From a technical point of view, the Saïdi repertoire requires to use one’s body in a “wide”, monumental and open way, with great elasticity, and to preserve the concept of “masculinity and feminity”, which blend in energy and strenght.
Many technical and emotional variations blossom in this wide repertoire, where rhythms, cadences, melodies and words make it possible to develop the richness and powerful character of danced sequences and transitions.
The word “ghawazy”relates to the gipsy dance of Upper Egypt. It has ancient origins but has travelled down the ages and is still practised by a couple of women.
The Ghawazy dance has remained the same throughout the centuries and it’s not pejorative to say that it is limited in its expression. Yet, this type of dancing is a brilliant example of sober attitude, solid vertical line, extreme strenght and fluidity of the pelvis. It is practised with the feet deeply connected to the ground.
Béatrice has developed this repertoire, inventing a more complex Ghawazy dance and with many more variations. Without changing the essence of this ancient dance, she has transformed it in a subtle combination of great physical performance and clarity of movements, preserving the strenght in transitions and eventually developing a sort of “seething calm”.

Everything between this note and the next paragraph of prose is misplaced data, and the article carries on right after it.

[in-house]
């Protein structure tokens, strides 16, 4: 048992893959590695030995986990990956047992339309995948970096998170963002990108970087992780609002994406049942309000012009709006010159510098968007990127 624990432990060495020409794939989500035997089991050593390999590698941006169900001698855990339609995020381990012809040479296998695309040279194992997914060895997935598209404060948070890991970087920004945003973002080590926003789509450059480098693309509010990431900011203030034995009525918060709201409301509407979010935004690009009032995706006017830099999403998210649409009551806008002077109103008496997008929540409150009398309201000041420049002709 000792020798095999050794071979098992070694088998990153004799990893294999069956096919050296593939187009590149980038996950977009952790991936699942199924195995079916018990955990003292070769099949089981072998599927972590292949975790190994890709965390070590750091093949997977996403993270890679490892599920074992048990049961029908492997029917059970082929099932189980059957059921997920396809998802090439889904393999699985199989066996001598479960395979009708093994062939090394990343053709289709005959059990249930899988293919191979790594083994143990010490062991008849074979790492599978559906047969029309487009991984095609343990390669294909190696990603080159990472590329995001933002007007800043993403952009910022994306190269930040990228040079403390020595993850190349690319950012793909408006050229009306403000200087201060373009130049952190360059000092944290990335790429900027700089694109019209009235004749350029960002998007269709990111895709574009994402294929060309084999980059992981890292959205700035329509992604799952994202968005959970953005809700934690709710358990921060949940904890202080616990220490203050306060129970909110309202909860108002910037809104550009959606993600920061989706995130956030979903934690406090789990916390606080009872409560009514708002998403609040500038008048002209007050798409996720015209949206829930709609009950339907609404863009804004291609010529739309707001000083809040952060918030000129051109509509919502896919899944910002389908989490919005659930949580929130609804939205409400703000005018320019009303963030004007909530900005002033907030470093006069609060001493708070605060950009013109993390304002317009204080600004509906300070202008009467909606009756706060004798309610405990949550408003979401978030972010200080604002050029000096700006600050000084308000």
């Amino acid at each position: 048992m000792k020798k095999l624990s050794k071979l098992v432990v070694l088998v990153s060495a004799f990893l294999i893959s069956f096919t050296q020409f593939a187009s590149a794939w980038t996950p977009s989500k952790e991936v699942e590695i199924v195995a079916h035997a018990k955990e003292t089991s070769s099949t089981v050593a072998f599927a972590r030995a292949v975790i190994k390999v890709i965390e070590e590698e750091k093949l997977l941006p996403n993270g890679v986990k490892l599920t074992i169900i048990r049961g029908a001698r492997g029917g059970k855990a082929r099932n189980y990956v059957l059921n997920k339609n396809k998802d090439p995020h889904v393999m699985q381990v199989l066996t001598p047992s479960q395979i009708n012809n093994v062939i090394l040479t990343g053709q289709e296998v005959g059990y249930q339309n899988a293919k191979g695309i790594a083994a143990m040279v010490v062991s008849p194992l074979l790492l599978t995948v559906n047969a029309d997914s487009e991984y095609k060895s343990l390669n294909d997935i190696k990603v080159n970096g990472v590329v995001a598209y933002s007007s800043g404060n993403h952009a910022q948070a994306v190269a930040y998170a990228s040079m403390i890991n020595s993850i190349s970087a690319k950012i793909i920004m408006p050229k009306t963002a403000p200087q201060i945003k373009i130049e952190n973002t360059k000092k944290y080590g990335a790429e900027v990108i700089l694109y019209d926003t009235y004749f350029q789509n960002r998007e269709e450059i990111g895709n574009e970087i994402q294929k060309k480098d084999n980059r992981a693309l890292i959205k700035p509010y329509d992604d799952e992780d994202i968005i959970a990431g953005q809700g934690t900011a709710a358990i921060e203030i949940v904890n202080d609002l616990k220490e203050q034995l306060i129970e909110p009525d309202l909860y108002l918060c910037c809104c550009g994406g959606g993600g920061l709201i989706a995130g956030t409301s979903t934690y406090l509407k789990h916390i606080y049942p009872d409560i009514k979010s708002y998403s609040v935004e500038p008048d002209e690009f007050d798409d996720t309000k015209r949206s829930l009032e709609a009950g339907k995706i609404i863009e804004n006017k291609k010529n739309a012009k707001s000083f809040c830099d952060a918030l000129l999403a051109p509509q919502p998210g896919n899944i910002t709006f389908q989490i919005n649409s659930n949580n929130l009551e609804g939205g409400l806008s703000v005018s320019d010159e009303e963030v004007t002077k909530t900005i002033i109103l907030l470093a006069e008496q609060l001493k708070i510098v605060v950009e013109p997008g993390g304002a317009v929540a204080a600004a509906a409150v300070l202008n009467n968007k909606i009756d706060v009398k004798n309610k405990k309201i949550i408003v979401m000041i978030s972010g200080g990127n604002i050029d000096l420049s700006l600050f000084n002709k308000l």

Ghawazy dance at Tarab is an explosive mixture of deeply feminine movement, mocking and cheerful communication with the musicians and the public, “punching” with the pelvis, shoulder movements, extreme stretching of the body, jumps and feet moves that would even make the unchanging Nile ripple.
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Béatrice’s approach to these Sha'abi repertoires is based on:
- - tales told in Sha'abi songs;
- - the ingenuity of the music rhythms and melodies.
Several examples of themes in Egyptian songs
- Longing for a bygone age of gold and lost loved ones. Moments of melancholy which transport us to a nostalgic but still hopeful Egypt.
- Asking for forgiveness "to Life" for all the evil committed. Grief is an integral part of the poetry of popular Egyptian songs.
- Life's ups and downs: mystical love, despair, ecstatic joy, desire, triumphant or unrequited passion, is always heartrending.
- The play on words, the subtlety of the language, the poetry of the words.
- The joy and humour of the texts, the natural spontaneity of the words, a lyrical flight which is swift, sharp and caustic.
This repertoire has reached a high degree of refinement thanks to the famous singer Sheikh Ahmed Al Tuni. Béatrice was literally struck by his universe. This gave her the idea of expressing with movements and emotions this fascinating universe that had never been interpreted before, even less by a woman.
The meeting of both artists several years ago resulted in the making of the “Al wegdann” performance.
Béatrice virtually took over the universe of Tuni by clarifying, through movement and expression, the major ideas and sensitivities of Sufism: the ancestral trial, the voracious passion, the revelation predicted, the transcendence of salvation and the ecstasy of liberation.